What you need to know about Cancer Cachexia

Nutrition is one of the few things you can control when dealing with cancer, so why are so many cancer patients dying from malnutrition?
Taking the initiative to optimize nutritional intake and to seek nutritional counseling will empower you and your loved ones to make a difference in response to treatment and overall quality of life.

What is Cancer Cachexia?

Weight loss is a major risk factor for dying of cancer. While scientists and doctors don’t understand the exact way nutrition influences cancer survival rates, we know it’s important.
Cancer Anorexia-Cachexia Syndrome is more than just weight loss. It’s a form of extreme malnutrition resulting from the loss of both lean and fat mass, a wasting syndrome. Up to 80% of patients with advanced cancer will be diagnosed with cancer cachexia, and cancer cachexia is a cause of death in up to half of all cancer patients.

Treating Cachexia

Getting more calories isn’t enough to reverse the underlying metabolic abnormalities of cachexia. The syndrome is multifactorial, caused by reduced food intake and abnormal metabolism induced by tumor and host derived factors.
The tumor derived factors and pro-inflammatory cytokines stimulate inflammation. Inflammation drives neuroendocrine response and metabolic alternations, which lead to loss of lean body mass and adipose tissue.
Once it’s diagnosed, there are no standard best practices for treating Cancer Cachexia and no FDA Approved Standard Effective Pharmacotherapeutic Options to prevent or treat this syndrome. It’s critical to prevent cachexia.

Preventing Cachexia

Talking to an oncology dietitian before treatment is the best way to prevent cachexia. Cancer patients should be screened for nutritional issues from the time of diagnosis. Patients and caregivers need support to ensure they get proper nutrition and minimize side effects.
Signs of malnutrition include:
  • reduced caloric intake,
  • weight loss over time,
  • physical body changes, including
    • body fat loss,
    • muscle mass loss,
    • fluid accumulation, and
    • reduced grip strength.
Many cancer treatments can cause side effects such as changes in appetite and taste, mouth sores, gastrointestinal symptoms such as nausea, vomiting, and constipation as well as unintended weight loss. Addressing these issues helps patients maintain and strengthen their body.
Nutritional coaching from an oncology dietitian can:
  • reduce infection risk,
  • strengthen immune function,
  • preserve lean body mass,
  • enhance response to treatment,
  • improve the ability to tolerate side effects,
  • extend survival time, and
  • improve quality of life.
Early identification and treatment of nutrition-related symptoms stabilized or reversed weight loss in 50% to 88% of cancer patients. [1][2] Nutrition counseling was more beneficial than simply supplementing a patient’s diet. [3]
An oncology specialized registered dietitian can help limit or ameliorate nutritional deterioration. A trained oncology dietitian will assess the unique experience of each patient and set forth a nutrition plan to combat the onset of cancer anorexia-cachexia syndrome. Book your appointment today.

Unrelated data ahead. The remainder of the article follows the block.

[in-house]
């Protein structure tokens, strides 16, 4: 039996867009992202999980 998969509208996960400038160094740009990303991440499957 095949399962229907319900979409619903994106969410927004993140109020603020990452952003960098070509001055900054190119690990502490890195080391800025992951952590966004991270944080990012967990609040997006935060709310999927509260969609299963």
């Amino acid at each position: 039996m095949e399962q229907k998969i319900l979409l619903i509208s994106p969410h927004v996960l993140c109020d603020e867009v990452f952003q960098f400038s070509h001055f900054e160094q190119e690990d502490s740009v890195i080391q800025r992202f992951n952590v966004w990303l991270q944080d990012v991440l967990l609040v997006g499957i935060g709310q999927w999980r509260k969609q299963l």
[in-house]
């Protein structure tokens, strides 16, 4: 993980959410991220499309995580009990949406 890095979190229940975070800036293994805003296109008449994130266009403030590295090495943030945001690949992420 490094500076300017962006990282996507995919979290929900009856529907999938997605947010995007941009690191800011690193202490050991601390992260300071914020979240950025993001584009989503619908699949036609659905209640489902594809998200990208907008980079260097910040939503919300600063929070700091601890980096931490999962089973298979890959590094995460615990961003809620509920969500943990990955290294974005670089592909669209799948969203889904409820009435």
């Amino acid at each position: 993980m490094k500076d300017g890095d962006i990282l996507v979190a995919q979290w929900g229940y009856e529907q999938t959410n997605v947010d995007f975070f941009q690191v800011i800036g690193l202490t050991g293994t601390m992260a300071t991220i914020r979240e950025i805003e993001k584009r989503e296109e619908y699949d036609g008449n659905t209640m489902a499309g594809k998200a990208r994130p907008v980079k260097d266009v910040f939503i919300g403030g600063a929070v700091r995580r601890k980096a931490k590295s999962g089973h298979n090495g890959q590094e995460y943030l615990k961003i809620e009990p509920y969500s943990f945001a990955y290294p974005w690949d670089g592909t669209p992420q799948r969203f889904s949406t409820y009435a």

[1] Ottery, F.D., Kasenic, S., DeBolt, S., et al. (1998). Volunteer network accrues >1900 patients in 6 months to validate standardized nutritional triage. Proceedings of the American Society of Clinical Oncology, 17: A-282, 73a.

[2] Isenring, E.A., Capra, S., Bauer, J.D. (2004). Nutrition intervention is beneficial in oncology outpatients receiving radiotherapy to the gastrointestinal or head and neck area. British Journal of Cancer, 91(3): 447-52. PMID: 15226773.
[3] Jager-Wittenaar, H., Djikstra, P.U., van Oort, R.P. et al. (2010). Malnutrition in patients treated for oral or oropharyngeal cancer-prevalence and relationship with oral symptoms: an explorative study. Support Care in Cancer, (Epub ahead of print). PMID: 20844902.
Angela Hummel

Angela is a registered dietitian and certified specialist in oncology nutrition (CSO). She studied nutrition at Central Michigan University, where she completed her bachelor’s degree, dietetic internship, and master’s degree. Angela has worked in the inpatient, outpatient, and community oncology settings since 2005 and currently works part time at the Reading Health System. Angela’s passion to help oncology patients has developed from learning the nutritional demands of cancer and seeing the improvement that nutritional modification can provide. Angela is part of the clinical team at Savor Health where she counsels patients on oncology nutrition issues and contributes to clinical website and other Savor Health content.

2 Comments
  1. Thank you for work! I have a loved one who has recently been diagnosed with head and neck cancer. It was suggested to have a feeding tube with radiation and chemo. Her family is suggesting IV therapies of vitamins and minerals with a naturopath. Could you give me any feedback about this? There doesn’t seem to be a plethora of info out there to peruse.

    Thanks,
    Karla

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